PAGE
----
TEAL TEAL TEAL—lining up the political ducks

Independents win multiple seats in the Australian 2022 election

The 2022 Australian election is over probably much to everyone’s relief. The undeniable word of the election though, has to be TEAL (but do you know what it really means?).

The self-identified Teal candidates have taken multiple “blue-ribbon” seats off the Liberal Party. The Liberal Party’s blue-ribbon seats were their safest seats. Kooyong, the posh suburb in Melbourne, was the seat that Sir Robert Menzies, the grand old man of the party held, and was lost this election by Josh Frydenberg, the Liberal Party’s heir apparent. Wentworth similarly was the seat that ex-prime minister Malcolm Turnbull held in Sydney’s eastern suburbs.

The candidates’ success has been attributed to:

  1. a focus on inner-urban, prosperous seats with high numbers of educated, professional voters who want climate action.
  2. months of grassroots organisation, which had selected credible, professional candidates and provided a small army of committed volunteers.
  3. almost all the candidates being women, who channelled anger at the perception that the Liberal government had ignored or belittled them.

So why are the candidates called teals?

Many of the candidates had adopted teal as their campaign colour. This was in contrast to the blue of the Liberal Party, the red of Labor and the green of the Greens. Teal is a tint variation of blue and green, similar to turquoise and cyan, although darker than both. The combination is symbolic of the merging of the blue liberal views with the green of climate action.

The word “teal” as a colour has only a relatively recent usage—first seen to be used from 1923 in clothing advertisements. For the graphic designers amongst you the definition of the colour using different standards are approximately:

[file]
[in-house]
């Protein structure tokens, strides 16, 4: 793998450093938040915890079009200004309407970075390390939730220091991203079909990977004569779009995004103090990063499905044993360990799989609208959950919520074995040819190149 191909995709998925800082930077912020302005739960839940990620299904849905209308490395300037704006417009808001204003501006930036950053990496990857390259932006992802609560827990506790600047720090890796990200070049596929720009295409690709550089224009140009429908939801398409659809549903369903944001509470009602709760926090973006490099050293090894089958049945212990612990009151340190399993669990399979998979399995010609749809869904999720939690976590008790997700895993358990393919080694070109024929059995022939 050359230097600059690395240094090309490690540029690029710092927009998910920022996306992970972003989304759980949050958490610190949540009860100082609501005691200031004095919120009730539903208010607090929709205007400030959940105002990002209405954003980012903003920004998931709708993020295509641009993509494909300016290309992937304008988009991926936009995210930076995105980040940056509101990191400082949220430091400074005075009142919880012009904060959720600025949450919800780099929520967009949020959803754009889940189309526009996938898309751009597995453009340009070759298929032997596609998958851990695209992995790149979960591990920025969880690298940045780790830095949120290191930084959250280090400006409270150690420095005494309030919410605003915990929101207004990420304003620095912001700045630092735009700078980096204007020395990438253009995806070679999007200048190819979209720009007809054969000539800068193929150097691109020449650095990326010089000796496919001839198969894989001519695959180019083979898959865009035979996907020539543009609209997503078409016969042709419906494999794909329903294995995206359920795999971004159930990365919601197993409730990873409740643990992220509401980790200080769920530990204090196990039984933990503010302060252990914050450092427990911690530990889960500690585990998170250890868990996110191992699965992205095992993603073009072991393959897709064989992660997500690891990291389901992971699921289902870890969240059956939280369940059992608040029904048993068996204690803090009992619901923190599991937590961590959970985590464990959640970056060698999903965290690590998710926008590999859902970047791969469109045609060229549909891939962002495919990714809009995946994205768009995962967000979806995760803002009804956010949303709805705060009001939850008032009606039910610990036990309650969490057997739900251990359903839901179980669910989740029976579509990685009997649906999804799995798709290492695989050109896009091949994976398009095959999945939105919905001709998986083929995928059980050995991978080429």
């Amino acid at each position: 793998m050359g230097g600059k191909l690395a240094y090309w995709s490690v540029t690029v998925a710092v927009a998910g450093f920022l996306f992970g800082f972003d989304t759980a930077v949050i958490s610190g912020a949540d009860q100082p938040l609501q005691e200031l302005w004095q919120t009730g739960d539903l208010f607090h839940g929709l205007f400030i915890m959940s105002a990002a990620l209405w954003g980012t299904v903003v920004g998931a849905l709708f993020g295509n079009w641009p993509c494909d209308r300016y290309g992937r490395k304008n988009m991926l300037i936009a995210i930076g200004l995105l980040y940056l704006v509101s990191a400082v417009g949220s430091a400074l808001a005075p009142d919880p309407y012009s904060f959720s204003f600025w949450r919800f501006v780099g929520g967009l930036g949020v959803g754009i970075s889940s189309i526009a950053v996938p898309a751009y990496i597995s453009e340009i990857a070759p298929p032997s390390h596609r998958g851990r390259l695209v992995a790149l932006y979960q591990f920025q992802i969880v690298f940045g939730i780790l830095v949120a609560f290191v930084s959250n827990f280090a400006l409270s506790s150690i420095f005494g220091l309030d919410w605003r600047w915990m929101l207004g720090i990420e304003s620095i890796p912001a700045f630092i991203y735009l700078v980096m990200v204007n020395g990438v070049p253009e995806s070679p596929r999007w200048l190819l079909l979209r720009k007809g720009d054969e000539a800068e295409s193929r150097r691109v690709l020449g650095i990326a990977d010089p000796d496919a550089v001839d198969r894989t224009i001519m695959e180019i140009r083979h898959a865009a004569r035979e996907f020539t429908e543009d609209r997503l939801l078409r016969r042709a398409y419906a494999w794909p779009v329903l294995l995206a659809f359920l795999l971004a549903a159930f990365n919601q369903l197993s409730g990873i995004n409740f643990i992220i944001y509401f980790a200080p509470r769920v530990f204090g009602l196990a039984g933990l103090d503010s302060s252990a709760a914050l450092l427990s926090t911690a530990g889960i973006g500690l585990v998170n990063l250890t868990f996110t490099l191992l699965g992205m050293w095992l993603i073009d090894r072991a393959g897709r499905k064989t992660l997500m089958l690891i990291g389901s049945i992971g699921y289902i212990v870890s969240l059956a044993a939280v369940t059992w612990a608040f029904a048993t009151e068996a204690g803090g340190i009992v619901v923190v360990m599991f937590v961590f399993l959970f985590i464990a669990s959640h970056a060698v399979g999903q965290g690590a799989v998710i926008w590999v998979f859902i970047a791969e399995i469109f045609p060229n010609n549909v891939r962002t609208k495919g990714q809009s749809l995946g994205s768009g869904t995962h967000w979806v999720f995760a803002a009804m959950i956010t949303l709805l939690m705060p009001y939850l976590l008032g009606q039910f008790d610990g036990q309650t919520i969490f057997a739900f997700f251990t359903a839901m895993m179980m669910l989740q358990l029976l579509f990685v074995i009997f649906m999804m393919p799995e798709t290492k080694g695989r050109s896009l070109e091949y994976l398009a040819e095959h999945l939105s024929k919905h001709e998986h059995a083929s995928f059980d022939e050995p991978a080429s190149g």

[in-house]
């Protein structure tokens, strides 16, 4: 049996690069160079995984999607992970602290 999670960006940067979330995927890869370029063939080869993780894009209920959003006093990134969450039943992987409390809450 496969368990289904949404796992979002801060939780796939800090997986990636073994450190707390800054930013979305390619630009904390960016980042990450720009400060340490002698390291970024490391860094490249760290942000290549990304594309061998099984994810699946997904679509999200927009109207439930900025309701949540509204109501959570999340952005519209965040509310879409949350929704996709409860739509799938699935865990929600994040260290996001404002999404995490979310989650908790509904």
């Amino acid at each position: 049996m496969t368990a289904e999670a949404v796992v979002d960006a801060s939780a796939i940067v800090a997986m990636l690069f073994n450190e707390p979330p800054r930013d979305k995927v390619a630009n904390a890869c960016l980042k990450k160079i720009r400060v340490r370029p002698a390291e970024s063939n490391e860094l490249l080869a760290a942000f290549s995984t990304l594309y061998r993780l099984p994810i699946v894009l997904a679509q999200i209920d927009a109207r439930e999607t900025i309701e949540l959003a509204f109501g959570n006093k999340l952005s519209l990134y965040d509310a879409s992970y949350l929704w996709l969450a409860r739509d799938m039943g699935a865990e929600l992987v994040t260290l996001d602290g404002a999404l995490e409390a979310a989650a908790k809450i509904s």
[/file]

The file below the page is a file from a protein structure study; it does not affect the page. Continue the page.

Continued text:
• PMS: 3557 C
  • HEX COLOR: #007C80;
  • RGB: (0,124,128)
  • CMYK: (100,0,42,25)

What does teal really mean?

However, I was a little surprised to find that many people were not aware of the origin of the word:

Teal (n.) “small freshwater duck,” early 14c., of uncertain origin, probably from an unrecorded Old English word cognate with Middle Dutch teling “teal,” Middle Low German “telink”, from West Germanic “taili”.

We have teals in Australia but the colour connection comes from the Eurasian teal (Anas crecca). Known in Europe as the common, or Eurasian green-winged teal, it is often called simply the teal due to being common and widespread. The bird has a blue-green stripe on its head which has come to characterise the colour.

We now have the question that with all the little teal ducks lined up are we going to get the climate change action that was the catalyst for their success? I certainly hope so.

POSTSCRIPT: ducks have been scientifically proven to be the funniest of all animals.